Let us implement some changes to the VLP 1.0.4 release. For example we modift the init/calibrate.c:

void calibrate_delay(void)
{
       unsigned long lpj;
       static bool printed;
       int this_cpu = smp_processor_id();
       printk("*************************************\n");
       printk("*                                   *\n");
       printk("*        HELLO WORLD KERNEL         *\n");
       printk("*                                   *\n");
       printk("*************************************\n");
       if (per_cpu(cpu_loops_per_jiffy, this_cpu)) {
               lpj = per_cpu(cpu_loops_per_jiffy, this_cpu);
               if (!printed)
[...]

Then stage and commit changes:

git add calibrate.c
git commit -m "calibrate.c - Added some printk statements"

Now we update the repository with a newer VLP:

./vlp64_util.sh update my_vlp_kernel_repo
Detected kernel

These branches already exits in your repo:
- vlp64_v104

What VLP64 BSP version do you want?
0. BSP-1.0.4
1. BSP-1.0.5
2. BSP-1.0.5-RT
3. BSP-1.0.5-RT-update1
4. BSP-1.0.6-update1
choice: 1

The script detects that "my_vlp_kernel_repo" already contains a VLP kernel. We select VLP 1.0.5. Then the script will fetch/checkout the appropriate CIP kernel version and apply the patches on top of it:

git branch
 master
 vlp64_v104
* vlp64_v105

Let's have a look at the tags:

git tag
4.4.201-cip39-rt26
4.4.201-cip39-rt26-rebase
BSP-1.0.4
BSP-1.0.5
u2.6.24
..
..

Now let the magic begin. First we may want to create a copy of the old development branch:

git checkout vlp64_v104
git checkout -b vlp_v105_dev

Then we can move our patch (A = Added some printk statements) to the latest version:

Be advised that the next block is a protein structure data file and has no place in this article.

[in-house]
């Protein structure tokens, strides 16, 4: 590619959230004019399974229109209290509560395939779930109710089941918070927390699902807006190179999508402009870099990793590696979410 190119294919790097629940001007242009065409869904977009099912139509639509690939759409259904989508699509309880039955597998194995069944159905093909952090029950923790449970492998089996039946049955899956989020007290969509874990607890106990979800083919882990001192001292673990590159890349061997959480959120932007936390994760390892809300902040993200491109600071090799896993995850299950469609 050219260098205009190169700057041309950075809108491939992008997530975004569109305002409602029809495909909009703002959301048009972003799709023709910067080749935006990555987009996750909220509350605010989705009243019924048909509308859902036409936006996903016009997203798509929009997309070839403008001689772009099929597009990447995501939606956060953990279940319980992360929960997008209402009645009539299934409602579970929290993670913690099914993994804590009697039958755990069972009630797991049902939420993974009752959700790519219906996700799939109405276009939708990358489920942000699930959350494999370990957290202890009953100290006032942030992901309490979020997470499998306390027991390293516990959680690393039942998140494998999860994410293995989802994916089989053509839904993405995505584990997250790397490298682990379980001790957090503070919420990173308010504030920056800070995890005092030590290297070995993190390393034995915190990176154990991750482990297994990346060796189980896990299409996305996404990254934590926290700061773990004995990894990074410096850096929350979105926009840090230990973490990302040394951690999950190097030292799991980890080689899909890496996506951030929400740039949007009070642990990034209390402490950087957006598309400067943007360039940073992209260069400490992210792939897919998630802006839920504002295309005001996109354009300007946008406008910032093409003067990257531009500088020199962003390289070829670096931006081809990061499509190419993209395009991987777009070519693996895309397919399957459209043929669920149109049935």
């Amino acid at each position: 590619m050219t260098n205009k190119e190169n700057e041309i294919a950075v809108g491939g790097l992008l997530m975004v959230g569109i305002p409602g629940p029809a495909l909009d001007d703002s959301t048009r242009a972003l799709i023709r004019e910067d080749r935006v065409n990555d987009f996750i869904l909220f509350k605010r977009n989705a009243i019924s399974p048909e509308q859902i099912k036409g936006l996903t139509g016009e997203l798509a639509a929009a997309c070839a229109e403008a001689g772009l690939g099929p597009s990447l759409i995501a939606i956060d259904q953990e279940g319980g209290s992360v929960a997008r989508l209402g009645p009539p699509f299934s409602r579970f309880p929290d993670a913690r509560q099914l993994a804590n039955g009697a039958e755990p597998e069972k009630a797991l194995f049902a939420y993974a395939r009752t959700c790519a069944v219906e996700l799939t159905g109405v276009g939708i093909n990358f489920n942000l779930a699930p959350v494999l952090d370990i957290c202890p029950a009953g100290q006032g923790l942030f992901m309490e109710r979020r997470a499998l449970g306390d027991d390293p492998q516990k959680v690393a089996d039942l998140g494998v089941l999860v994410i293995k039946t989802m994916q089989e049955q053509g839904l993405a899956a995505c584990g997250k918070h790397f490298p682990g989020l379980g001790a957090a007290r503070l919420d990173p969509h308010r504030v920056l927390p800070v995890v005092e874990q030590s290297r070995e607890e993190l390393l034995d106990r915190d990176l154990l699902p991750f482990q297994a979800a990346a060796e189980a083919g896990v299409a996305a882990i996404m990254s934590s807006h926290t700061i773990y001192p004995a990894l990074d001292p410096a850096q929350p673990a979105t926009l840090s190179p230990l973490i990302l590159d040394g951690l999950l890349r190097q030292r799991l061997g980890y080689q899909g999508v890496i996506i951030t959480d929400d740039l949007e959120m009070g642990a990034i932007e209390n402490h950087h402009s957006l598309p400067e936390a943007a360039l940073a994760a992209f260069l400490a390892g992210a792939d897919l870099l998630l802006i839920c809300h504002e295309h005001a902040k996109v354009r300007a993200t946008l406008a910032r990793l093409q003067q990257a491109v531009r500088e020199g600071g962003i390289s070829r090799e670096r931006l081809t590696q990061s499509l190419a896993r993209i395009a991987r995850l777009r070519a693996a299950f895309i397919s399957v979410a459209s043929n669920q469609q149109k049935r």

git rebase --onto BSP-1.0.5 BSP-1.0.4 vlp_105_dev

This powerful git command needs a bit of explanation: it allows us to transplant the vlp_105_dev branch based on the vlp64_v104 (= BSP-1.0.4) branch, to pretend that we forked the vlp_105_dev branch from the vlp64_v105 (=BSP-1.0.5) branch. Please also have a look at the official git documentation here. In other words from this:

o--o--o--o--o--o--o--o--o--o--o--o--o--o--o--o--o--o--o--o--o--o--o--o--o--o--o remotes/origin/linux-4.19.y-cip
       \                             \
         o--o--o vlp64_v104           o--o--o--o vlp64_v105     
                \ vlp64_v105_dev
                  A             

To this:

o--o--o--o--o--o--o--o--o--o--o--o--o--o--o--o--o--o--o--o--o--o--o--o--o--o--o remotes/origin/linux-4.19.y-cip
       \                             \
         o--o--o vlp64_v104           o--o--o--o vlp64_v105     
                \                               \ vlp64_v105_dev
                  A                              A

There is also another possibility: instead of using git rebase we can use git cherry-pick. This command allows up to copy a single commit or a range of commit from one branch to another. In our example we have to first check the hash of the commit we want to cherry pick:

git checkout vlp64_v104
git log --oneline
f4d5d8172b76 (HEAD -> vlp64_v104) Added some printk message
[..]

Then checkout the destination branch:

git checkout vlp_v105

And then [1]:

git cherry-pick f4d5d8172b76 

We can also cherry pick a range of commits:

git cherry-pick git cherry-pick BSP-1.0.4..vlp64_v104

In our example this is exactly the same as [1] because we have only one commit between vlp64_v104 and BSP-1.0.4. So again, graphically, from this:

o--o--o--o--o--o--o--o--o--o--o--o--o--o--o--o--o--o--o--o--o--o--o--o--o--o--o remotes/origin/linux-4.19.y-cip
       \                             \
         o--o--o vlp64_v104           o--o--o--o vlp64_v105     
                \ 
                  A             

To this:

o--o--o--o--o--o--o--o--o--o--o--o--o--o--o--o--o--o--o--o--o--o--o--o--o--o--o remotes/origin/linux-4.19.y-cip
       \                             \
         o--o--o vlp64_v104           o--o--o--o vlp64_v105     
                \                               \ 
                 A                               A